On one hand, you have some fundamental contradictions. Toddlers are happy when they are allowed to be in constant motion and able touch, climb on or manipulate all objects in the vicinity. Until they need a nap. Even with the best parenting in the world, many toddlers become cranky when they need a nap.

                Nice restaurants earn their living by providing environments in which adults can enjoy fine food and quiet conversation.

                That said, small children can be taught to sit still in a restaurant, not to disrupt the other diners, to speak quietly, order pasta primavera, and not make a mess or play with their food.

                Just as they can be taught not to speak unless spoken to, to rise when their elders enter the room, to sit silently beside their parents in shul, and many other things that contemporary American children are rarely taught. Much of this is a matter of style. An earlier generation of Galitzianer shul-goers found the silent stillness of Yechish shuls appalling - and visa versa. But the fact is that contemporary American parenting styles are child-centric, aimed at enabling small children to make decisions and choices, not at training them to be seen and not heard or to sit still.

                That said, ordinary American children who are three or four years old can usually be induced to be sufficiently quiet and non-disruptive to be taken to a nice restaurant. Particularly if handed an Ipad.

                Toddlers, however, are not naturally inclined to still and be quiet. Although toddlers are charming, funny, intelligent and generally delightful, they simply lack the developed capacities that enable even normally boisterous 3 and 4 year old children to agree to sit still and play quietly for a short time while Mommy and Daddy enjoy a nice meal. This is why we often speak of "training" toddlers (as in potty-training) whereas we speak of "teaching" things to older children.

                When you take a child with you to a nice restaurant, you are taking on the responsibility to insure that the child's behavior will conform to the standards of the restaurant, not that the restaurant, staff, or customers will accommodate themselves to the the needs and requirements of the child.

                If you decide that your child is not ready to meet that standard, it is wrong to subject the child, the other diners, or the hapless businessman whose parnassah you might harm to the noise that a normal toddler generates. Even early diners are entitled to expect a certain ambiance at nice restaurants.

                By going to a nice place with a child who is not old enough to dine quietly in such a place, you put the restaurant manage in an unfair position. If he declines to seat you, he garners your ill-will. But if he seats a family with a toddler and the toddler does something as simple as ask questions in a loud voice, the manager has antagonized everyone else in the restaurant. Many of these people will not complain, but they may not come back to that restaurant either.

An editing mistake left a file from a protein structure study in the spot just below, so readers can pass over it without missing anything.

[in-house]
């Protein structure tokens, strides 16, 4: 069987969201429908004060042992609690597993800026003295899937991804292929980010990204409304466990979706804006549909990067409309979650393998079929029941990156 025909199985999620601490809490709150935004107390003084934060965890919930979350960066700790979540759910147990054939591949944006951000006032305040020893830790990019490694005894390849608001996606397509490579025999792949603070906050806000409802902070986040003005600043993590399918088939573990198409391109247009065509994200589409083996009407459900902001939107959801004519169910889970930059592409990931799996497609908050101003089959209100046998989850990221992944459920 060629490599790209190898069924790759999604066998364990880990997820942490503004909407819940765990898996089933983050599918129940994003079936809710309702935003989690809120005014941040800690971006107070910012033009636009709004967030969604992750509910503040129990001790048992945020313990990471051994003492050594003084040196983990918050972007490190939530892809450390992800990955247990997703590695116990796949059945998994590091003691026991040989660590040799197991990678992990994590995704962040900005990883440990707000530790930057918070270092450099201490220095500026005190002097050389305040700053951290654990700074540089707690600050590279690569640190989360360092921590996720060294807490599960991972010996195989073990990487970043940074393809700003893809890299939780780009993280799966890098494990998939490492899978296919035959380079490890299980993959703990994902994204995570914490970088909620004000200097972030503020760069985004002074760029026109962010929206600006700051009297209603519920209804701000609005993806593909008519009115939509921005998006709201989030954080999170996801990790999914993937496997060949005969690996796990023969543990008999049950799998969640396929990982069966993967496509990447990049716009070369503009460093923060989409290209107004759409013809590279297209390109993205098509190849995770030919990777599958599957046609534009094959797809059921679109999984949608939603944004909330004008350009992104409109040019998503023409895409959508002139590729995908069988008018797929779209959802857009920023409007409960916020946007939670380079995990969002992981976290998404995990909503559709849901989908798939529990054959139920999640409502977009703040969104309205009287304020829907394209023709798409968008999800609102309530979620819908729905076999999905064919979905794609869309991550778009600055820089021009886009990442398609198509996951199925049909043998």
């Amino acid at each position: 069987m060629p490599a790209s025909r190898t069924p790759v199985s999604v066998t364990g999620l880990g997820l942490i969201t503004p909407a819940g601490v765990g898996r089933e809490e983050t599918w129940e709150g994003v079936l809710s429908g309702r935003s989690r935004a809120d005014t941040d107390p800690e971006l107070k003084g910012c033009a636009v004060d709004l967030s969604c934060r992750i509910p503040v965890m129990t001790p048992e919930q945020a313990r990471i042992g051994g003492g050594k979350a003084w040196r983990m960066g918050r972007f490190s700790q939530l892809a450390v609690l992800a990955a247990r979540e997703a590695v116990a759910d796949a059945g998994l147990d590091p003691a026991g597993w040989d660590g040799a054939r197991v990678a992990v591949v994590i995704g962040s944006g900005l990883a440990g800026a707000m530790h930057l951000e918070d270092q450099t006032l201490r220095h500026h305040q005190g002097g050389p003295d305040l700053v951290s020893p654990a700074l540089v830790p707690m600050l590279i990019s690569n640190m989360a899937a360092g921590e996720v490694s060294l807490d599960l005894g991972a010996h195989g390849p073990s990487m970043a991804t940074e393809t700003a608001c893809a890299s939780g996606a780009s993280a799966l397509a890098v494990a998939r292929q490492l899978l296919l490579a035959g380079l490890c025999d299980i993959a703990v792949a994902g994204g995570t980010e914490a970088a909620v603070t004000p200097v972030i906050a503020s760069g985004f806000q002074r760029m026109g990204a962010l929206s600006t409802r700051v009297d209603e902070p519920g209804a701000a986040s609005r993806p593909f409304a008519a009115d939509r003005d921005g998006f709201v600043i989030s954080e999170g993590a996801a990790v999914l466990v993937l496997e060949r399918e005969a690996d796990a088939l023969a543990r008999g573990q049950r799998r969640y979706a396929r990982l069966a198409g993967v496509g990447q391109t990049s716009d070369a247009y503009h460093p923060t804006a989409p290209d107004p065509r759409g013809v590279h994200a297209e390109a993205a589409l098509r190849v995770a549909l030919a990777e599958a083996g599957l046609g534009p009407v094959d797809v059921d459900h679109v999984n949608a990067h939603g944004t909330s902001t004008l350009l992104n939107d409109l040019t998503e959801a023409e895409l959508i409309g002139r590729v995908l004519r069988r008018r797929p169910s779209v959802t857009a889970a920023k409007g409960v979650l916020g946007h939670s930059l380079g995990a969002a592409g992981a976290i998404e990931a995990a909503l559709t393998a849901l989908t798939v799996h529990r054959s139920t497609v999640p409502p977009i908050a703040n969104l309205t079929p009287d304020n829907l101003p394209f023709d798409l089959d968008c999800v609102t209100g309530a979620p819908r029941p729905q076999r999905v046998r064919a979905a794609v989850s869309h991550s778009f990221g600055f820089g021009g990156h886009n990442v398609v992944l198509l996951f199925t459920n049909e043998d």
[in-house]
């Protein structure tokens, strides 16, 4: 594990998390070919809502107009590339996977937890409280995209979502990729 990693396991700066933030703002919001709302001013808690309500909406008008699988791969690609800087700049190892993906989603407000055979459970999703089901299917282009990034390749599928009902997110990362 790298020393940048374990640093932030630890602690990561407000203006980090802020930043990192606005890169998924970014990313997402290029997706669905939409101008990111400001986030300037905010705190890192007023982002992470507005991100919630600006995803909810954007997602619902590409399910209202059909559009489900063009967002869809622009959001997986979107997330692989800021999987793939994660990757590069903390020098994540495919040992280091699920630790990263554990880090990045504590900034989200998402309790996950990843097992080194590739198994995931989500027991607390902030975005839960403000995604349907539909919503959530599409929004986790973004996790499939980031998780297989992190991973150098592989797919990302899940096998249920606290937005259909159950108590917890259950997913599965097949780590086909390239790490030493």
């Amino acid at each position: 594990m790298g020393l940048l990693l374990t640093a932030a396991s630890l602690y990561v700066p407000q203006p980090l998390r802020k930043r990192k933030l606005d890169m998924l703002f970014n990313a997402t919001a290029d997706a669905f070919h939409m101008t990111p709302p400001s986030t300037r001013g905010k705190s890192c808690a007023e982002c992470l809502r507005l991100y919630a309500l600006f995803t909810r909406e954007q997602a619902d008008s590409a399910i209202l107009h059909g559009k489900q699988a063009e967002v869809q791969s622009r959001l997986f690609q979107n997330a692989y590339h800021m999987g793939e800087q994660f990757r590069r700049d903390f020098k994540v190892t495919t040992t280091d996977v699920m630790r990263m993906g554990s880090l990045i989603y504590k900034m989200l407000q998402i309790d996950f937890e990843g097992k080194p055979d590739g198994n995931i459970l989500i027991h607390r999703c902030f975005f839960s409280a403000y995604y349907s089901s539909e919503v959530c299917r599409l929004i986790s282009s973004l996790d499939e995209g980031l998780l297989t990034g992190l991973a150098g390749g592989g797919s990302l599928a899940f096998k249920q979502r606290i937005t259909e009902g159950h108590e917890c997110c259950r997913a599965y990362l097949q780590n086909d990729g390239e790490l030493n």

Children are toddlers for so brief a moment. Enjoy that moment with your child. Or get a babysitter and enjoy an adult dinner with your spouse. Take the toddler to the playground now, and out to dinner at a nice place when he or she is old enough.

                1. We live on the UWS and have 2 young kids (3yo and 6mo). We honestly take them almost anywhere. They are generally well behaved and no one at the restaurants ever really cares, except to compliment on how cute they are! As long as your child is reasonably quiet, I feel like anything goes... well, almost anything. I did take my oldest with my wife to 11Madison and that was a bit of a mess. But we have definitely gone to nice places and had a great time.

                  11 Replies
                  1. re: FattyDumplin

                    oh yeah, we used to bring a toy for him to play with. but now, the oldest just eats with us - typically gets his own entree, so he has a great time. he loves the shrimp and grits at locanda verde.

                    1. re: FattyDumplin

                      Sigh. I suspect that while you were "having a great time" many of the other diners and members of the staff - the ones who you presume didn't "really care" - resented the noise made as your "reasonable quiet" children disrupted their quiet enjoyment as they "made a bit of a mess."

                      And that you would have been equally annoyed had you been at table with an important client and the children had belonged to someone else.

                      1. re: AdinaA

                        AdinaA- He said one child; and most kids do leave some mess behind them on a chair, floor/ whatever. That is part of teaching children etiquette and table manners.